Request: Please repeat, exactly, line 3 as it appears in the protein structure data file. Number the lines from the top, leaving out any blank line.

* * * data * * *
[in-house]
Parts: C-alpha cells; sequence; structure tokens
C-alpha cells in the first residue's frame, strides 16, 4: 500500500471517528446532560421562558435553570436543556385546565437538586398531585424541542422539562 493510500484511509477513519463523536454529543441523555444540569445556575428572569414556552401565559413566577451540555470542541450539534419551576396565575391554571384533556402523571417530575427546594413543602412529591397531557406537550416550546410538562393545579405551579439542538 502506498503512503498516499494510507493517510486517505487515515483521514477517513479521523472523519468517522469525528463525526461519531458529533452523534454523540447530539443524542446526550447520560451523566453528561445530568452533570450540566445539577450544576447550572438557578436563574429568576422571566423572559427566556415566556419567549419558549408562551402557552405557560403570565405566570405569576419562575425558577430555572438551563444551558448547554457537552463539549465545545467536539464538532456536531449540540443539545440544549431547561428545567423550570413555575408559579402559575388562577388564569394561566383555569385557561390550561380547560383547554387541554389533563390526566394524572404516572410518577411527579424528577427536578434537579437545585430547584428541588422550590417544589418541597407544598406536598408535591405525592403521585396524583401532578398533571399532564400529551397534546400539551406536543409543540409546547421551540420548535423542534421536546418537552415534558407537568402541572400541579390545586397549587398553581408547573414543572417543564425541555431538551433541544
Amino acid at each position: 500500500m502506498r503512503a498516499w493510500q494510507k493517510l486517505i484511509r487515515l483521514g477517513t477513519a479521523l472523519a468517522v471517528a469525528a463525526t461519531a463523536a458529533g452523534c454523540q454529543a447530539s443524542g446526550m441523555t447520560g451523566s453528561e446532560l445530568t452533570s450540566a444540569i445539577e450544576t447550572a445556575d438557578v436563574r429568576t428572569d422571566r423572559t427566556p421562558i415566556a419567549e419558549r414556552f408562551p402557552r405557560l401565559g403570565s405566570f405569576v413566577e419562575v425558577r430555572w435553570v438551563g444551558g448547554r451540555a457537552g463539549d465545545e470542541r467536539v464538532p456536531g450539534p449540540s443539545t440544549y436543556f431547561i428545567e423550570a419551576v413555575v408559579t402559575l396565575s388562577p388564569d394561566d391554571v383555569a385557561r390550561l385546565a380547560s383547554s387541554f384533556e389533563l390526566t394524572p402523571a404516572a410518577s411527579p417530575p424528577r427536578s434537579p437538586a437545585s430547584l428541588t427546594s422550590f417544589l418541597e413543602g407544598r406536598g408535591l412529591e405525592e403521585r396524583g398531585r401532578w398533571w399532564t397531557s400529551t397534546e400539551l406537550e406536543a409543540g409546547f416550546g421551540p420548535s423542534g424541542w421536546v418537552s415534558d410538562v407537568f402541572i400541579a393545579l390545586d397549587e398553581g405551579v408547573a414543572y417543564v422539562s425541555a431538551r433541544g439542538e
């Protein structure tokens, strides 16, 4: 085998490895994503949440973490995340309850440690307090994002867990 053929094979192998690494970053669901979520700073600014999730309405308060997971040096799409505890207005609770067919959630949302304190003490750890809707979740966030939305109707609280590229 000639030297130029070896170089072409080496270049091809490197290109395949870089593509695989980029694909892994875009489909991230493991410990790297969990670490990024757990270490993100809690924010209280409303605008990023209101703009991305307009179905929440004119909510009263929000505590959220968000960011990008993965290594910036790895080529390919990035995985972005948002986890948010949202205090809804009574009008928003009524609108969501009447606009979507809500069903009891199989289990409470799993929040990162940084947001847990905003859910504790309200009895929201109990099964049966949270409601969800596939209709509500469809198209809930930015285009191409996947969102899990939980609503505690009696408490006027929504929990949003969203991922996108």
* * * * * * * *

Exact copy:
C-alpha cells in the first residue's frame, strides 16, 4: 500500500471517528446532560421562558435553570436543556385546565437538586398531585424541542422539562 493510500484511509477513519463523536454529543441523555444540569445556575428572569414556552401565559413566577451540555470542541450539534419551576396565575391554571384533556402523571417530575427546594413543602412529591397531557406537550416550546410538562393545579405551579439542538 502506498503512503498516499494510507493517510486517505487515515483521514477517513479521523472523519468517522469525528463525526461519531458529533452523534454523540447530539443524542446526550447520560451523566453528561445530568452533570450540566445539577450544576447550572438557578436563574429568576422571566423572559427566556415566556419567549419558549408562551402557552405557560403570565405566570405569576419562575425558577430555572438551563444551558448547554457537552463539549465545545467536539464538532456536531449540540443539545440544549431547561428545567423550570413555575408559579402559575388562577388564569394561566383555569385557561390550561380547560383547554387541554389533563390526566394524572404516572410518577411527579424528577427536578434537579437545585430547584428541588422550590417544589418541597407544598406536598408535591405525592403521585396524583401532578398533571399532564400529551397534546400539551406536543409543540409546547421551540420548535423542534421536546418537552415534558407537568402541572400541579390545586397549587398553581408547573414543572417543564425541555431538551433541544